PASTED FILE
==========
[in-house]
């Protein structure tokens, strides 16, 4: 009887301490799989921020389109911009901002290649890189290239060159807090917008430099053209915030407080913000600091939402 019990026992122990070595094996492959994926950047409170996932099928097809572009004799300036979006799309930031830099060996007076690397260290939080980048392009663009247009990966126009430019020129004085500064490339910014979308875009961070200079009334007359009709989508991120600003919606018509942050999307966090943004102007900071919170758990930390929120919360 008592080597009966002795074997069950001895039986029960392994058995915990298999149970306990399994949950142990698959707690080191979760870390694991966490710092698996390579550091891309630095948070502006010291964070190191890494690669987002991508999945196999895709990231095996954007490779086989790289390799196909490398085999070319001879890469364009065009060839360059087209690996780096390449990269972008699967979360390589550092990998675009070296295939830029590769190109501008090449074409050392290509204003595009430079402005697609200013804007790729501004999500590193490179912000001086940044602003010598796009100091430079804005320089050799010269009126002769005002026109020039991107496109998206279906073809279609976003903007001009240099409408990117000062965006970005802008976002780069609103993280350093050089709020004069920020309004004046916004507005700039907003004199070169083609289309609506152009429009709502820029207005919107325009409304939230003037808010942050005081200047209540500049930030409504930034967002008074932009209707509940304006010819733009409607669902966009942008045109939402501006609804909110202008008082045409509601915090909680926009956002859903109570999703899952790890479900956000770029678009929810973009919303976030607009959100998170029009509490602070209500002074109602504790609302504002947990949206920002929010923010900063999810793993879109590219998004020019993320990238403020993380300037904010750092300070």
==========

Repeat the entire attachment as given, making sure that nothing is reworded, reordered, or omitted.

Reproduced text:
[in-house]
């Protein structure tokens, strides 16, 4: 009887301490799989921020389109911009901002290649890189290239060159807090917008430099053209915030407080913000600091939402 019990026992122990070595094996492959994926950047409170996932099928097809572009004799300036979006799309930031830099060996007076690397260290939080980048392009663009247009990966126009430019020129004085500064490339910014979308875009961070200079009334007359009709989508991120600003919606018509942050999307966090943004102007900071919170758990930390929120919360 008592080597009966002795074997069950001895039986029960392994058995915990298999149970306990399994949950142990698959707690080191979760870390694991966490710092698996390579550091891309630095948070502006010291964070190191890494690669987002991508999945196999895709990231095996954007490779086989790289390799196909490398085999070319001879890469364009065009060839360059087209690996780096390449990269972008699967979360390589550092990998675009070296295939830029590769190109501008090449074409050392290509204003595009430079402005697609200013804007790729501004999500590193490179912000001086940044602003010598796009100091430079804005320089050799010269009126002769005002026109020039991107496109998206279906073809279609976003903007001009240099409408990117000062965006970005802008976002780069609103993280350093050089709020004069920020309004004046916004507005700039907003004199070169083609289309609506152009429009709502820029207005919107325009409304939230003037808010942050005081200047209540500049930030409504930034967002008074932009209707509940304006010819733009409607669902966009942008045109939402501006609804909110202008008082045409509601915090909680926009956002859903109570999703899952790890479900956000770029678009929810973009919303976030607009959100998170029009509490602070209500002074109602504790609302504002947990949206920002929010923010900063999810793993879109590219998004020019993320990238403020993380300037904010750092300070």